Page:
No. 27180. Judgment affirmed.
Opinion filed September 21, 1943. Rehearing denied November 11, 1943.
APPEAL from the Third Division of the Appellate Court for the First District; — heard in that court on appeal from the Superior Court of Cook county; the Hon. FRANCIS B. ALLEGRETTI, Judge, presiding.
MICHAEL M. PHILLIPS, (RAYMOND I. SUEKOFF, of counsel,) for appellant.
ARNOLD L. LUND, for appellee.
The plaintiff, People' Drug Shop, Inc., filed its complaint in the superior court of Cook county against the defendant, Leslie M. Moysey, seeking to recover $8.56 as an additional charge on retail sales to cover approximately the amount of the retailers' occupation tax. By motion, defendant challenged the legal sufficiency of the complaint, his motion was sustained, and judgment for costs rendered in his favor and against plaintiff. Upon appeal, the Appellate Court for the First District affirmed the judgment. The Appellate Court has granted a certificate of importance, and the cause is here upon the appeal so allowed.
From the complaint it appears that plaintiff is engaged in the business of selling tangible personal property, particularly drugs, medicines, and medicinal supplies, at retail in the city of Berwyn. Between February 1 and July 31, 1941, it sold and delivered to defendant numerous items at a total purchase price of $301.88. Monthly statements were rendered showing additional amounts representing monthly charges for the retailers' occupation tax in the aggregate sum of $8.56. The statements for February, March, April, May, June and July, billed defendant $47.35, $53.21, $51.19, $46.30, $54.72 and $49.11, respectively, for merchandise. For these months, in the order named, additional amounts were added as charges for retailers' occupation tax, namely, $1.42, $1.60, $1.53, $1.39, $1.64 and 98 cents. Defendant paid plaintiff in full for the merchandise purchased but consistently refused to pay the additional items to cover the tax. Defendant's motion for judgment challenged the legal sufficiency of the complaint on the grounds, among others, that it did not state a cause of action; that it affirmatively appeared plaintiff was attempting to collect a tax on behalf of the State of Illinois, without alleging any authority so to do, and that the sum sought to be recovered was not a part of the contract price of the items involved but represented retailers' occupation tax on the transactions which plaintiff had no legal right to collect.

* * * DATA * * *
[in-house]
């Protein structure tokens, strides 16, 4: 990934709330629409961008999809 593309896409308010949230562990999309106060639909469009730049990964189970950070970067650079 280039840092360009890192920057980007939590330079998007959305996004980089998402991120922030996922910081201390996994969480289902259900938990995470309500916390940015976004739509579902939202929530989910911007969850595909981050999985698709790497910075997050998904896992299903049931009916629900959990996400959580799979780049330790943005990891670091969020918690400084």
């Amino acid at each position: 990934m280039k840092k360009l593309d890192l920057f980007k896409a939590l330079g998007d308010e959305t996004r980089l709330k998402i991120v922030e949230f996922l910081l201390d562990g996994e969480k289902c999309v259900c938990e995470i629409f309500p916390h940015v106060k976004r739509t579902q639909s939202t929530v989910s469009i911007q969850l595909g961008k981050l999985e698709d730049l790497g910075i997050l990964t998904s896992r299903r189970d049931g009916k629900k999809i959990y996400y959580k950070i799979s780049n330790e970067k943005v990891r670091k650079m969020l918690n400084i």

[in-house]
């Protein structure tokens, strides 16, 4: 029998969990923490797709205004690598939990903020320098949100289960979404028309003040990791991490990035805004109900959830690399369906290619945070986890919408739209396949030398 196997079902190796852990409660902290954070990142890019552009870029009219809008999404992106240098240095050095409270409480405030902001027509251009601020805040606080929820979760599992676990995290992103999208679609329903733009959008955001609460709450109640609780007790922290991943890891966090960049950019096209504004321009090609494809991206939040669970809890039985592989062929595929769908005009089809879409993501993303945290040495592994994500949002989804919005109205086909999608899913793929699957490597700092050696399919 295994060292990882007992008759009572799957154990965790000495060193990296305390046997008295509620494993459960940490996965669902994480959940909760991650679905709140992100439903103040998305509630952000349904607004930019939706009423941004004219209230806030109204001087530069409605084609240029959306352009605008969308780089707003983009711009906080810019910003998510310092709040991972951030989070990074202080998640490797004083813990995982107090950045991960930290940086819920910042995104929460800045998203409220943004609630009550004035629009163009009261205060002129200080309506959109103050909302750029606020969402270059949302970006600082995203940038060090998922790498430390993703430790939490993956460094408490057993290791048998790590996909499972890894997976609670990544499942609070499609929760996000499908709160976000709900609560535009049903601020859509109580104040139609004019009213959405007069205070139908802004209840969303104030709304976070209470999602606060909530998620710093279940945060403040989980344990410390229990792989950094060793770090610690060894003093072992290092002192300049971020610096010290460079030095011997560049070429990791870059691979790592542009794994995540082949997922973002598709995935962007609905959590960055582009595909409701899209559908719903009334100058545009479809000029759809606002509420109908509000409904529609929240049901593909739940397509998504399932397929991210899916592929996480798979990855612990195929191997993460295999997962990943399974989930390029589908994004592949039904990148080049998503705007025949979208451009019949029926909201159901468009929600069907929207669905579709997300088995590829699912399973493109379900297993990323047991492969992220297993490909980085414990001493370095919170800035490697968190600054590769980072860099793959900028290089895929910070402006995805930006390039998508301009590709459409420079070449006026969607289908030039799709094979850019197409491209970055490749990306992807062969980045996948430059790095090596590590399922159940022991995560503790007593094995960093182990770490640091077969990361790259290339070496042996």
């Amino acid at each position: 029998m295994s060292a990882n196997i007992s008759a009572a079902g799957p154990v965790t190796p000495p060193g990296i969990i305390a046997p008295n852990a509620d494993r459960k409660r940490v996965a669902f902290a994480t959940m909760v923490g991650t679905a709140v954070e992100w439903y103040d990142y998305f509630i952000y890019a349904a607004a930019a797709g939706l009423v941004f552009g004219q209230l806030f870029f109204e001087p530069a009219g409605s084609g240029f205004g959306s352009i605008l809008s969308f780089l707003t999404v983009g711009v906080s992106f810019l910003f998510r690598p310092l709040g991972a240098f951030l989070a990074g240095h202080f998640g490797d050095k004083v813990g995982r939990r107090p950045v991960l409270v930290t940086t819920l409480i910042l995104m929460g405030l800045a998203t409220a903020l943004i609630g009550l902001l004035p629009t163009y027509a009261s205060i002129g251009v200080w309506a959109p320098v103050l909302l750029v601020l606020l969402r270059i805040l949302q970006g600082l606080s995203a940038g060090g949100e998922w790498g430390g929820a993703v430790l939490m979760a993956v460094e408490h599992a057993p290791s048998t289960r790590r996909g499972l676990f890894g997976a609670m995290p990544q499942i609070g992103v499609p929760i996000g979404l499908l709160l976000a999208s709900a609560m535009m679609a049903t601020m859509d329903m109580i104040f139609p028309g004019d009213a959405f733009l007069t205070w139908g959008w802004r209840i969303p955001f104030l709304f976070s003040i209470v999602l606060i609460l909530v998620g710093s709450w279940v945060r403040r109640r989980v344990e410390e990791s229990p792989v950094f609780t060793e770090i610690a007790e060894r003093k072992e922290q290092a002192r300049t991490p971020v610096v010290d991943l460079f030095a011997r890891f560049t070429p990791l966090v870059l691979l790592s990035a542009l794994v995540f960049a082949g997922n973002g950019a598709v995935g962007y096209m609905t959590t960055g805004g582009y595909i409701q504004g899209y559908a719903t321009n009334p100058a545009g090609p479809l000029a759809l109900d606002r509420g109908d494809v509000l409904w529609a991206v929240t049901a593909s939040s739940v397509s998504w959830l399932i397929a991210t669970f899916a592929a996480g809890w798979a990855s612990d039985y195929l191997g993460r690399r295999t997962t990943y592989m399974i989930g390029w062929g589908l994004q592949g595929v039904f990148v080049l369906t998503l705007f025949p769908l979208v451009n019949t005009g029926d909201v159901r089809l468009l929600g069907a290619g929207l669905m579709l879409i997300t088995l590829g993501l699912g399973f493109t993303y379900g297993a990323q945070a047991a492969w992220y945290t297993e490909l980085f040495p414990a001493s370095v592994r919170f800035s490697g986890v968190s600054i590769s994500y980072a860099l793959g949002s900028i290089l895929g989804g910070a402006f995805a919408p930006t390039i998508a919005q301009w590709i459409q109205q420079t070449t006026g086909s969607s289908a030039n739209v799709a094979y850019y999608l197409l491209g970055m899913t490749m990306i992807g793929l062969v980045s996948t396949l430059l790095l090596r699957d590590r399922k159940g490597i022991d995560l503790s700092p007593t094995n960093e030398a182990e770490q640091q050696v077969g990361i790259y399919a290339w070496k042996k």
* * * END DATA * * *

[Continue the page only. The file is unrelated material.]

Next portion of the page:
The sole question presented for decision is whether a person engaged in selling tangible personal property at retail may collect from the consumer the retailers' occupation tax when added, as here, as a separate and distinct charge to the agreed price of merchandise sold. Defendant neither expressly nor impliedly agreed to pay the tax added. On the other hand, it affirmatively appears that he consistently refused to pay the additional charge and plaintiff continued to sell him merchandise despite his persistent refusal.
The title of the statute is "An act in relation to a tax upon persons engaged in the business of selling tangible personal property to purchasers for use or consumption." (Laws of 1933, page 924.) Prior to July 1, 1941, section 2 imposed a tax upon persons engaged in the business of selling tangible personal property at retail in this State at the rate of three per cent of the gross receipts from such sales of tangible personal property made in the course of such business. A retailer was required to pay a tax based on the total amount received by him from the consumer, even though he added the tax he was required to pay to the purchase price of the merchandise sold by him, making the tax a separate item in his invoice. (Vause Streigel, Inc. v. McKibbin, 379 Ill. 169.) Commencing July 1, 1941, the tax was reduced to two per cent of ninety-eight per cent of the gross receipts. Ill. Rev. Stat. 1941, chap. 120, par. 441.